Our ageist society rears its ugly head again and again
By Bette Dewing
If my Yom Kippur column had to be bumped from the last issue, I"m glad it enabled more apartment building workers space to be honored, because we tenants often take their services, which are so indispensable to everyday life, for granted.
Here"s a radical and daring idea. To tell one another (very tactfully) what the other ought to repent for. It can be right helpful for each of us to recognize our faults, and the scriptures do claim: â€œBetter the sharp reproof than the love that will not speak. Now, where"s Dr Ernest Campbell"s great related sermon's oops, I mean essay about â€œspeaking the truth in love, not the in spite kind often found in cyberspace. Repent that!
We"d all be better off believing, as doorman Jose Temprano does, that â€œa church or temple is the best place to lose a wallet because people there are usually honest. This was said after I attended the Epiphany Church on York Avenue"s annual Blessing of the Animals service and left feeling hopeful at the frequent smiles exchanged's thanks to the doggie presence. I didn"t even know my wallet was missing until the minister telephoned later to say it had been found on the church floor.
Although a frequent critic of religious groups (i.e., too few smiles exchanged and age groups segregated with the younger ones favored), I do so believe in the inestimable good that faith can do. Indeed, I behave better when in touch with repentance, atonement and â€œlove one another ideas. And I worry a lot about society"s waning interest in faith's even on the High Holy Days.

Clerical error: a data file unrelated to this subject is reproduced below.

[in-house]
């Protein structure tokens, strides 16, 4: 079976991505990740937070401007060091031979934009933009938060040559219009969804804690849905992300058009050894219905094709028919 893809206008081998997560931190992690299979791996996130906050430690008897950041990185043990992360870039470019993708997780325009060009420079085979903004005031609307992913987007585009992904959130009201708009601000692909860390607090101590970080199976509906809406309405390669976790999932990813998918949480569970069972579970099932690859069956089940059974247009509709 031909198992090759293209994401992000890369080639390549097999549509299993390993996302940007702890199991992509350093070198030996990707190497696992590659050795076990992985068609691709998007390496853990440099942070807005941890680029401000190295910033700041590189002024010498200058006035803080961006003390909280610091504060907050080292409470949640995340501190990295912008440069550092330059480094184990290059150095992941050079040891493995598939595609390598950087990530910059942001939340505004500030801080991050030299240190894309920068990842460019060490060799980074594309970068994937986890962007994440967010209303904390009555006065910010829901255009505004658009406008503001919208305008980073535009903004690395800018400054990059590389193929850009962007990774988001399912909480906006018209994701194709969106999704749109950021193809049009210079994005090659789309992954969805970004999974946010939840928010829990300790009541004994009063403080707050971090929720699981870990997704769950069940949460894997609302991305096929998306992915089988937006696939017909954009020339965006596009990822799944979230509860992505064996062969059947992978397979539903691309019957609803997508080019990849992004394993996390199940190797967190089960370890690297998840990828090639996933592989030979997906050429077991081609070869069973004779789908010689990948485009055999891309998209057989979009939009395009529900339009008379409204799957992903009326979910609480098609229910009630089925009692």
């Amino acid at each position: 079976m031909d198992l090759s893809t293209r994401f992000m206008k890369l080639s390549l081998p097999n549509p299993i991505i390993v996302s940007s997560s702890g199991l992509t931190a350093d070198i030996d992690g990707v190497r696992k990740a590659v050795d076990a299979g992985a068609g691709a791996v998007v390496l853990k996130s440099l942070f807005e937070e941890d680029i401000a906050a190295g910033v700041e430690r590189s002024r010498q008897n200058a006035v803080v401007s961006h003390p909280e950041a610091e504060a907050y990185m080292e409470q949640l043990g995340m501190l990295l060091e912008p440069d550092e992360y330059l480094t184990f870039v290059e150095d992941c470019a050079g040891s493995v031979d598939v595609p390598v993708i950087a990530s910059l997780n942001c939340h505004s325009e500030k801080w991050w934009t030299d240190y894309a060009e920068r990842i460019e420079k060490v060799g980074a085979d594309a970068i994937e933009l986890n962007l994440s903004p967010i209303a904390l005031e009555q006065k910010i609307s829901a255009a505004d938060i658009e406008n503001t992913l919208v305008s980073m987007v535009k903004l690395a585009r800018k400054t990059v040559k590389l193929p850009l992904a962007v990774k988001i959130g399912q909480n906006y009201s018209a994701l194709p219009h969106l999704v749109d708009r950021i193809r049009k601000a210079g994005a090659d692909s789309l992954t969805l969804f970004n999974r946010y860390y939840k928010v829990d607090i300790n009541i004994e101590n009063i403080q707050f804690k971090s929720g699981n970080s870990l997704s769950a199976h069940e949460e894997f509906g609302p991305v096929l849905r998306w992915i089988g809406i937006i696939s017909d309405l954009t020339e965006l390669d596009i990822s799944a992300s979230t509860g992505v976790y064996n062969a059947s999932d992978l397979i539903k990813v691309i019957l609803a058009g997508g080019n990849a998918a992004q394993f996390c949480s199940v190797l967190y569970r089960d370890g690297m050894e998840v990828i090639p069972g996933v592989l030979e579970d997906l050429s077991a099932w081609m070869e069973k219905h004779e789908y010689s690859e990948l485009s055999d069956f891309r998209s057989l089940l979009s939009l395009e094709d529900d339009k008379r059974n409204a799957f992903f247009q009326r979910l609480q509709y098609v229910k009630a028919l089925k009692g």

Consider that Andy Rooney might not have said he â€œfeared dying's a lot in his final 60 Minutes appearance if he"d had some of that faith. As for his â€œhating old age, there"d be less to hate if he"d denounce society"s aversion to growing and being old's and â€œlooking it, above all in the custom and view-shaping media where older men patch or dye their hair and women must be model-pretty. It would sure help to hear more about Rooney"s large family as a natural support system, not only in old age!
But who will take Rooney"s place?
Well, I"m available, but my long crusade against ageism and age apartheid may over- or disqualify me. But with real repentance, CBS would want someone who needs a cane and maybe a walker or wheelchair in the future. Someone who needs a hearing aid (make them affordable!) and several new teeth (make them affordable!) and looks their age!
And they won"t have to mind an elder social critic demanding â€œFull speed back to G-rated TV fare! Or who is gung-ho for low-speed, safe traffic conditions and lawful traffic behaviors you never see on the tube.
But for now, dear safety-first walkers who have long lamented safety-last-type bicycling, you must turn out big-time (like two-wheelers do) for Community Board 8"s full board meeting at 6:30 p.m, Wednesday, Oct. 19 at Marymount College, 221 E. 71st St. Urge the board to approve a bike licensing bill.
And call Jackson Heights-based State Assemblyman Michael DenDekker (718-457-0384), whose aide, David Shoreland, informed CB8"s Transportation Committee meeting of another bill to stem two-wheeled scofflawry. Heedless scootering? Shush's first things first!
But a mass repentance by all traffic law-breakers, including the two-footed kind, is long, long overdue. It"s especially needed by the foot-pedaling kind before the invasion of the Bike Share Program"s 10,000 silent fast-movers for any who have the price of the rental's no experience needed. Help! Help! And more help!
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